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A Review on the Phytochemicals of Parkia Speciosa, Stinky Beans as Potential Phytomedicine

Article Information

Nurul Izzah Ahmad1*, Salina Abdul Rahman1, Yin-Hui Leong2, Nur Hayati Azizul1

1Institute for Medical Research, Ministry of Health Malaysia, Kuala Lumpur, Malaysia

2National Poison Centre of Malaysia, Universiti Sains Malaysia, Penang, Malaysia

*Corresponding Author: Nurul Izzah Ahmad, Institute for Medical Research, Ministry of Health Malaysia, 50588 Jalan Pahang, Kuala Lumpur, Malaysia

Received: 28 June 2019; Accepted: 15 July 2019; Published: 22 July 2019

Citation: Nurul Izzah Ahmad, Salina Abdul Rahman, Yin-Hui Leong, Nur Hayati Azizul. A Review on the Phytochemicals of Parkia Speciosa, Stinky Beans as Potential Phytomedicine. Journal of Food Science and Nutrition Research 2 (2019): 151-173.

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Abstract

Plants pythochemicals are extensively known for their advantageous in health to promote biochemical benefits in the area of reactions, cofactors and inhibitors of enzyme, absorbents/sequestrants that bind to and eliminate undesirable elements in the human body. Some research findings have supported the beneficial role of phytochemicals against cancers, coronary heart disease, diabetes, high blood pressure, inflammation and many other diseases. This review discussed phytochemical compounds properties of Perkia specios (PS) in Malaysia. The plants of focus are smelly legumes/stink beans; commonly grown and cultivated in Southeast Asian countries, including Malaysia, Indonesia and in some parts of Northeastern India. The young leaves, flowers and fruits that are collected from the wild are consumed as vegetables and herbal medicines. The seeds are either eaten raw or cooked and half-ripe seeds can also be traditionally prepared as a pickle in brine. The review will be useful for future studies through current knowledge on the phytochemical elements and medicinal functions to a possible magnitude with relevant data as these plants have potential to be developed as phyto-/herbal-/botanical medicine.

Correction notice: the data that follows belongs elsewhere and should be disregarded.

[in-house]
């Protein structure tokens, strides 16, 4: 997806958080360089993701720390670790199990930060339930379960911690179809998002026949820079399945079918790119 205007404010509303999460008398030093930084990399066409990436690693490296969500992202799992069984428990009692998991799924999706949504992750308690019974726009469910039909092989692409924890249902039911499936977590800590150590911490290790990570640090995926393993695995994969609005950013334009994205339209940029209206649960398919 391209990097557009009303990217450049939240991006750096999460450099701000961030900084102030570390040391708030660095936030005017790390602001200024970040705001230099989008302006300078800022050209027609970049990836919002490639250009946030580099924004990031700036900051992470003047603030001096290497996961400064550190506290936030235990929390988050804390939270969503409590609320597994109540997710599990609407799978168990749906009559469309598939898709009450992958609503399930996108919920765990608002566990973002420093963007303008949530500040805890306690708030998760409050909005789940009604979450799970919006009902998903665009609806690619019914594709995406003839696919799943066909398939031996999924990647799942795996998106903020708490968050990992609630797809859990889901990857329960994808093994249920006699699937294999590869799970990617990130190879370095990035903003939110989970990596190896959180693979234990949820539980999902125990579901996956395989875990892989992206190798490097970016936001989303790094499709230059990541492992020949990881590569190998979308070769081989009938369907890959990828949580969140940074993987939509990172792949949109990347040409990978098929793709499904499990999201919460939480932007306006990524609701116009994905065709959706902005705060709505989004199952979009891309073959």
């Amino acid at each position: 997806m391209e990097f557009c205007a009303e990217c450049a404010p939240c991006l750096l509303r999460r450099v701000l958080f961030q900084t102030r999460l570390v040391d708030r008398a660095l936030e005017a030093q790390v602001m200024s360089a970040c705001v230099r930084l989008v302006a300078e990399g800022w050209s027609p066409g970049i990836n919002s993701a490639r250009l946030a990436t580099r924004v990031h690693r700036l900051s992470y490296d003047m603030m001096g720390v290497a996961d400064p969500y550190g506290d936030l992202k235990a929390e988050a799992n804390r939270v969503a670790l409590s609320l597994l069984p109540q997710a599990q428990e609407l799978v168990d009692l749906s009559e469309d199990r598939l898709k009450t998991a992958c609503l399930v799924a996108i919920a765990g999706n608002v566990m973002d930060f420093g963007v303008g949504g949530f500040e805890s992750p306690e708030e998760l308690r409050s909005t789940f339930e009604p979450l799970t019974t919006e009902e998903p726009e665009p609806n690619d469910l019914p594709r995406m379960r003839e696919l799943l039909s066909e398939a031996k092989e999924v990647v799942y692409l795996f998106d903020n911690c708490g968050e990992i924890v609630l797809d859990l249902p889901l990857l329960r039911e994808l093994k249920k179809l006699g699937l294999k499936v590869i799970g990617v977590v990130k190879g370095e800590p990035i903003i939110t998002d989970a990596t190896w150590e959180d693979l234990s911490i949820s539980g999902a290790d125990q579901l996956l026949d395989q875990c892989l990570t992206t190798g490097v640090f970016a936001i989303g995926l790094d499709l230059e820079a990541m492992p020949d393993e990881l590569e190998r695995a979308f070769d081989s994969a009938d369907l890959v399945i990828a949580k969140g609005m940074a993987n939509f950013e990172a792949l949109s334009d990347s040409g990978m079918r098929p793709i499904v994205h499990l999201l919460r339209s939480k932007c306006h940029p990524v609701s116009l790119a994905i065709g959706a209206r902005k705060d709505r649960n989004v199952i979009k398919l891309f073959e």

Keywords

Phytochemicals, Phenolic constituents, Terpenoid, Alkaloids, Saponins, Cyclic polysulfides, Tannins, Parkia speciasa

Phytochemicals articles, Phenolic constituents articles, Terpenoid; Alkaloids articles, Saponins articles, Cyclic polysulfides articles, Tannins articles, Parkia speciasa articles

Article Details

1. Introduction

Parkia speciosa Hassk is abundantly found in tropical regions, especially in South East Asian countries: Malaysia, Indonesia, Thailand and Philippines [1-4]. This rainforest tree belongs to the genus ?Parkia?, family ?Fabaceace? and is also found in India, Africa, Madagascar and Fiji [4, 5]. Parkia genus is divided into three sections namely Parkia, Platyparkia and Sphaeroparkia. The Parkia speciosa is group under Parkia section with three other species: P. cachimboensis, P. decussate and P. discolor [5]. This species thrives well in rainforest, on sandy, loamy and podzolic soils, waterlogged locations, freshwater swamp forest and areas nearby the riverbanks [3, 5].

The matured plant can grow up to 40 m height and it bears bulb shape flowers that hang oblong and twisted pods which contain 15-18 seeds. The light green seeds are encapsulated with seed coats in these pods. The seeds have foul, peculiar, but unique and distinctive smell with elliptical shape that can be eaten raw, roasted, cooked or blanched [3-5]. In Malaysia, PS seeds were mostly eaten as ?ulam? namely raw or boiled seeds consumed with chilies mixed with prawn paste as the main ingredient. Only a small portion of PS seeds were consumed after blanching or boiling [6, 7]. It is also cooked in chili paste mixed with seafood, boiled in coconut milk with varieties of vegetables or added as an ingredient in many other dishes, including fried rice or stir-fried food [5]. Matured seeds are usually pickled in brine and are among popular pickle products in the country [8]. Although PS seeds are widely used as a cooking ingredient [9], in traditional medicine, the seeds are consumed as remedies to clean and detoxify the kidneys and urinary tract, to treat diabetes and headache [10-12]. It is also a traditional remedy for itchiness [13], inflammation, oedema, liver failure and to eliminate intestinal worms [3].